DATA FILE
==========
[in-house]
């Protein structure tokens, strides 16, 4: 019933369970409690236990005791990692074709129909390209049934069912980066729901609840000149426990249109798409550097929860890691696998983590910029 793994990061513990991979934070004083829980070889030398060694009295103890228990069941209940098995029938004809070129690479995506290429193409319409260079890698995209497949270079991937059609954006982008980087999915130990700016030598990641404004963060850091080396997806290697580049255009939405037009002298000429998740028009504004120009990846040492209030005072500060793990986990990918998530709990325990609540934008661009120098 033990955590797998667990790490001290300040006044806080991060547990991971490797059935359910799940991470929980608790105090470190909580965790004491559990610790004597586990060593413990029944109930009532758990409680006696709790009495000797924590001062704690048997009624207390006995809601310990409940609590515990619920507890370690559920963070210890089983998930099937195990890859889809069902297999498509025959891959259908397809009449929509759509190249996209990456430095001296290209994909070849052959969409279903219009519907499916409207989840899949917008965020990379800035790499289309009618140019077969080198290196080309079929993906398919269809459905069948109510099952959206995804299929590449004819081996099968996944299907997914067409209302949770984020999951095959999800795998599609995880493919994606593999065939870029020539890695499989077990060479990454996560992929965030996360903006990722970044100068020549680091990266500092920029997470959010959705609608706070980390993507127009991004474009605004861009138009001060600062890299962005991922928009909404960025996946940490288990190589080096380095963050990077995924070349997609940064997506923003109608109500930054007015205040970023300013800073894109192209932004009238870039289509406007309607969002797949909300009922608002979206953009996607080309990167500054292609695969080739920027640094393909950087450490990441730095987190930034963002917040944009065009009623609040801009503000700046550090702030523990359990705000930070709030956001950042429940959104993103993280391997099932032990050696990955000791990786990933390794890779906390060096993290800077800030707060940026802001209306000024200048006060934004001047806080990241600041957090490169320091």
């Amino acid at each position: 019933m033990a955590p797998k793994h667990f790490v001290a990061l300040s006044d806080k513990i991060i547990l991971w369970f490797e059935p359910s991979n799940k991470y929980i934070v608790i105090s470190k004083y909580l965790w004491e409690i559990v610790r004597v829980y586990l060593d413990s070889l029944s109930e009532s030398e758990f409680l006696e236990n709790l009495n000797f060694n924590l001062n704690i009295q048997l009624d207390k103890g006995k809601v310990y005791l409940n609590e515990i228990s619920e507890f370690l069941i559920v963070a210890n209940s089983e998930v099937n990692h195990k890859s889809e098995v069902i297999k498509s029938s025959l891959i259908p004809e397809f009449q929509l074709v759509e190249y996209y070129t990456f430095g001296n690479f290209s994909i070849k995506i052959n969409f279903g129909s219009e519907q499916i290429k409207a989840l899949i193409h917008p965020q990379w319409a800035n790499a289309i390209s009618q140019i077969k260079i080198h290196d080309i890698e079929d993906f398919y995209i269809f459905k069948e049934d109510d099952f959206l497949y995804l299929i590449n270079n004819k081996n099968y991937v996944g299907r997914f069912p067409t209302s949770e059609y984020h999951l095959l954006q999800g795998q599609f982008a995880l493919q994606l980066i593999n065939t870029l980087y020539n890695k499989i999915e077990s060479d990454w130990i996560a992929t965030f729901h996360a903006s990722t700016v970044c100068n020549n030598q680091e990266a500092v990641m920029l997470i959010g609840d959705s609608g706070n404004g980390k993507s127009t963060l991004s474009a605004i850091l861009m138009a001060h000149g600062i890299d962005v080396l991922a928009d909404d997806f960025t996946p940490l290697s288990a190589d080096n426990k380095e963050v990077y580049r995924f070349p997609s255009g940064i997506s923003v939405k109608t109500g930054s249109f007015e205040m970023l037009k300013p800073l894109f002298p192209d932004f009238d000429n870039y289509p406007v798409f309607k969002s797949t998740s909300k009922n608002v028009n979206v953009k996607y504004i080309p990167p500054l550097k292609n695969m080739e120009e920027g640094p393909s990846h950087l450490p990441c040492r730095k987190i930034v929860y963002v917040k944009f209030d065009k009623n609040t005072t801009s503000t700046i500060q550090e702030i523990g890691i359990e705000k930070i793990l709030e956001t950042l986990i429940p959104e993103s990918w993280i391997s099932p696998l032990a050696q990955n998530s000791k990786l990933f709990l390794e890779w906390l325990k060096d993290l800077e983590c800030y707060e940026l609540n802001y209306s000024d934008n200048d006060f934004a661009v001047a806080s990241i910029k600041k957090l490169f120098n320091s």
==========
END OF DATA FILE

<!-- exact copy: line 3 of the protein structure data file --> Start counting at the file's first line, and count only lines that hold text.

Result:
């Amino acid at each position: 019933m033990a955590p797998k793994h667990f790490v001290a990061l300040s006044d806080k513990i991060i547990l991971w369970f490797e059935p359910s991979n799940k991470y929980i934070v608790i105090s470190k004083y909580l965790w004491e409690i559990v610790r004597v829980y586990l060593d413990s070889l029944s109930e009532s030398e758990f409680l006696e236990n709790l009495n000797f060694n924590l001062n704690i009295q048997l009624d207390k103890g006995k809601v310990y005791l409940n609590e515990i228990s619920e507890f370690l069941i559920v963070a210890n209940s089983e998930v099937n990692h195990k890859s889809e098995v069902i297999k498509s029938s025959l891959i259908p004809e397809f009449q929509l074709v759509e190249y996209y070129t990456f430095g001296n690479f290209s994909i070849k995506i052959n969409f279903g129909s219009e519907q499916i290429k409207a989840l899949i193409h917008p965020q990379w319409a800035n790499a289309i390209s009618q140019i077969k260079i080198h290196d080309i890698e079929d993906f398919y995209i269809f459905k069948e049934d109510d099952f959206l497949y995804l299929i590449n270079n004819k081996n099968y991937v996944g299907r997914f069912p067409t209302s949770e059609y984020h999951l095959l954006q999800g795998q599609f982008a995880l493919q994606l980066i593999n065939t870029l980087y020539n890695k499989i999915e077990s060479d990454w130990i996560a992929t965030f729901h996360a903006s990722t700016v970044c100068n020549n030598q680091e990266a500092v990641m920029l997470i959010g609840d959705s609608g706070n404004g980390k993507s127009t963060l991004s474009a605004i850091l861009m138009a001060h000149g600062i890299d962005v080396l991922a928009d909404d997806f960025t996946p940490l290697s288990a190589d080096n426990k380095e963050v990077y580049r995924f070349p997609s255009g940064i997506s923003v939405k109608t109500g930054s249109f007015e205040m970023l037009k300013p800073l894109f002298p192209d932004f009238d000429n870039y289509p406007v798409f309607k969002s797949t998740s909300k009922n608002v028009n979206v953009k996607y504004i080309p990167p500054l550097k292609n695969m080739e120009e920027g640094p393909s990846h950087l450490p990441c040492r730095k987190i930034v929860y963002v917040k944009f209030d065009k009623n609040t005072t801009s503000t700046i500060q550090e702030i523990g890691i359990e705000k930070i793990l709030e956001t950042l986990i429940p959104e993103s990918w993280i391997s099932p696998l032990a050696q990955n998530s000791k990786l990933f709990l390794e890779w906390l325990k060096d993290l800077e983590c800030y707060e940026l609540n802001y209306s000024d934008n200048d006060f934004a661009v001047a806080s990241i910029k600041k957090l490169f120098n320091s």